Annual General Meeting, 21 May 2016

A glorious spring day on the Swiss Riviera saw no fewer than 94 BRA Members converge on Vevey from all parts of Switzerland – even the easternmost extremities.  Many came by train, (…some no doubt through tunnels destined to feature prominently in the day’s proceedings). They weren’t coming to visit the new Charlie Chaplin museum, or to stroll in the sunshine amongst the flowers on the lakeside promenade… either of which might well have been an attractive alternative to approving reports and accounts at a BRA annual general meeting. But this was no ordinary AGM. It was our 70th Anniversary. Andrew Konecki had assembled from the archives a fascinating exhibition of documents tracing the Association’s history. News cuttings and letters from members of the Royal family and prominent figures such as Norman Tebbit and Terry Waite made for absorbing browsing after lunch.

But first the AGM. This offered an opportunity for members to take leave of our stalwart outgoing Chairman, Nigel Coombs, who has steered the ship through choppy water and transformed the Association’s website. We were offered not one, but two Chairman’s reports – the second from our new Chairman, Graham Robertson, who had effectively taken over when Nigel left for a well-earned trip around the world. He and all the nominated candidates for the Council were elected by overwhelming majority (for the first time using formal ballot papers and scrutineers to count the votes), so Graham Robertson now has his hand firmly on the tiller.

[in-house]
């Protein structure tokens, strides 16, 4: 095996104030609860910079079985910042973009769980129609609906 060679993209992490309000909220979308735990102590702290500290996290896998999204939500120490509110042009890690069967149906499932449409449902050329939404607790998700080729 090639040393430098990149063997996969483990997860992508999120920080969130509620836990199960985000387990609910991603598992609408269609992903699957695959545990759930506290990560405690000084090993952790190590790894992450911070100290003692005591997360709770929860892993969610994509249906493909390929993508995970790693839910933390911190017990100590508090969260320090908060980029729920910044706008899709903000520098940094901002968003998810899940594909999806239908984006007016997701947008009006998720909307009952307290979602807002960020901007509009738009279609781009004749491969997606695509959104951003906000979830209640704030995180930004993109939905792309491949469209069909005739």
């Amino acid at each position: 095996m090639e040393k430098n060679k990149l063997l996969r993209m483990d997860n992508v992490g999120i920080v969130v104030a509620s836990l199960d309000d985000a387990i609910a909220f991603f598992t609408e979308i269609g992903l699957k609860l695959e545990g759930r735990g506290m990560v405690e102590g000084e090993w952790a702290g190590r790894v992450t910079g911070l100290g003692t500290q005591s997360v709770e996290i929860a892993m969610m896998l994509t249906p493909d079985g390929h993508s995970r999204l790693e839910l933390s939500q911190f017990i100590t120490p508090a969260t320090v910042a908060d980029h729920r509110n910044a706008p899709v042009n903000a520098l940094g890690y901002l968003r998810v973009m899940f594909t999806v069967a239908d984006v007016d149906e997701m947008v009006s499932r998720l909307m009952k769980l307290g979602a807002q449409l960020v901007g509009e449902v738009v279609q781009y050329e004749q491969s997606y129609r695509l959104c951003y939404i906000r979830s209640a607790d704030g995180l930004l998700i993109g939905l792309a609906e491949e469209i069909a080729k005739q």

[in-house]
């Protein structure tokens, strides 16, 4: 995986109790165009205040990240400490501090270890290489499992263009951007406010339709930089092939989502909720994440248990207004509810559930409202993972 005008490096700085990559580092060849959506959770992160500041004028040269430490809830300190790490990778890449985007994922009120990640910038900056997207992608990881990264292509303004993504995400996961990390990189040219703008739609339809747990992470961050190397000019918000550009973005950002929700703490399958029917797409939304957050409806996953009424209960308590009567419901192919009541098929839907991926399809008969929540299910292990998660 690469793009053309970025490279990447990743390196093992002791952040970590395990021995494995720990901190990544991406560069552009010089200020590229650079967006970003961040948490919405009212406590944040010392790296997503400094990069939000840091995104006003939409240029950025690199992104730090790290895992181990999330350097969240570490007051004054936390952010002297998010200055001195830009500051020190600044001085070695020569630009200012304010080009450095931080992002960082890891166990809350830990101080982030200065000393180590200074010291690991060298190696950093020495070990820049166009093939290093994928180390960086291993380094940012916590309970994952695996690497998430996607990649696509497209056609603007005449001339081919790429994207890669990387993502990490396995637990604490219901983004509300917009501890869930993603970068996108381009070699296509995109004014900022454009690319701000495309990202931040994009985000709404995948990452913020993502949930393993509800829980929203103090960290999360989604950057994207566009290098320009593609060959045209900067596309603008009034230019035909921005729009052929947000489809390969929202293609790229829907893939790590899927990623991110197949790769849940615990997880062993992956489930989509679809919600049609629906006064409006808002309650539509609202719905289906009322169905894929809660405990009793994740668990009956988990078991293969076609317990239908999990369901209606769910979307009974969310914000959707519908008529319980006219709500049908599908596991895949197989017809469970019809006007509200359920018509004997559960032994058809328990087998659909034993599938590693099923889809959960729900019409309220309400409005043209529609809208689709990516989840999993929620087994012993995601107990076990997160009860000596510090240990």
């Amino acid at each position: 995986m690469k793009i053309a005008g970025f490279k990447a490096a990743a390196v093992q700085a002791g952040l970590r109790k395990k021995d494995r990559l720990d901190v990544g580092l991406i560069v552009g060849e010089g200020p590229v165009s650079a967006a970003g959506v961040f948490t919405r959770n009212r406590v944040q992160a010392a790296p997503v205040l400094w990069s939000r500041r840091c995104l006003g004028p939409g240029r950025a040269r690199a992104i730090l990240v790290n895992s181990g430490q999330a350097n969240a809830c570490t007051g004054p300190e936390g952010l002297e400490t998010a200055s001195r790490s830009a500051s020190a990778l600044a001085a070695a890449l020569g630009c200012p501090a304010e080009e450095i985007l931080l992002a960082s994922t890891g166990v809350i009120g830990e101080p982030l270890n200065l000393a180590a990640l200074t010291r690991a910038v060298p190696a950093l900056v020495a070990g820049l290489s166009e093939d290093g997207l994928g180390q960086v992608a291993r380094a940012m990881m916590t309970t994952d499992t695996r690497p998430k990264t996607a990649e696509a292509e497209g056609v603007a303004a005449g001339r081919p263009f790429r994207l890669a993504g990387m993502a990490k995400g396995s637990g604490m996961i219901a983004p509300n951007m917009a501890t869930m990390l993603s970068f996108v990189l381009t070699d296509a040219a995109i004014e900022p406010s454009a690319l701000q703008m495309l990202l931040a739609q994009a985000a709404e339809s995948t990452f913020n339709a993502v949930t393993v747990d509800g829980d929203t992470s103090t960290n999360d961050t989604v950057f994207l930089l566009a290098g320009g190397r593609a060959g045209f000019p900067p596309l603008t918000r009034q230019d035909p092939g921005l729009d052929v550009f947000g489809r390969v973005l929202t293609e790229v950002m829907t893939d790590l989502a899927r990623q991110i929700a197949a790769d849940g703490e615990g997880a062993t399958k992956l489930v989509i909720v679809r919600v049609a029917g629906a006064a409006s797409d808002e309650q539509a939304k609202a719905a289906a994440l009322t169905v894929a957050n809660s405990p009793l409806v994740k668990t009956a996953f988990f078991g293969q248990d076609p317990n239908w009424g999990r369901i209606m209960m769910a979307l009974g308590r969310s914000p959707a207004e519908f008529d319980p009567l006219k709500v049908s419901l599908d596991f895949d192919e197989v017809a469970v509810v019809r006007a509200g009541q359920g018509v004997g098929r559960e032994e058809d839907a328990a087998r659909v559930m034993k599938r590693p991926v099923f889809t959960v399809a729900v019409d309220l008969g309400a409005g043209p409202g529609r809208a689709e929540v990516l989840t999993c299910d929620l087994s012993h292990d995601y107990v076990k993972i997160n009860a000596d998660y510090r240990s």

Ted Talbot, the retiring Treasurer, presented a healthy set of accounts and earned warm applause by agreeing to succeed Jo Smith, MBE as Auditor.

Proposals from Council to modify the Articles of Association to include an AGM quorum of 30 members and to replace proxy votes with postal votes were approved by large majorities after a useful and constructive discussion. 

The meeting ended on a rather downbeat note with two important decisions on contentious issues (details forthcoming in the Minutes), but the atmosphere remained friendly and cordial throughout.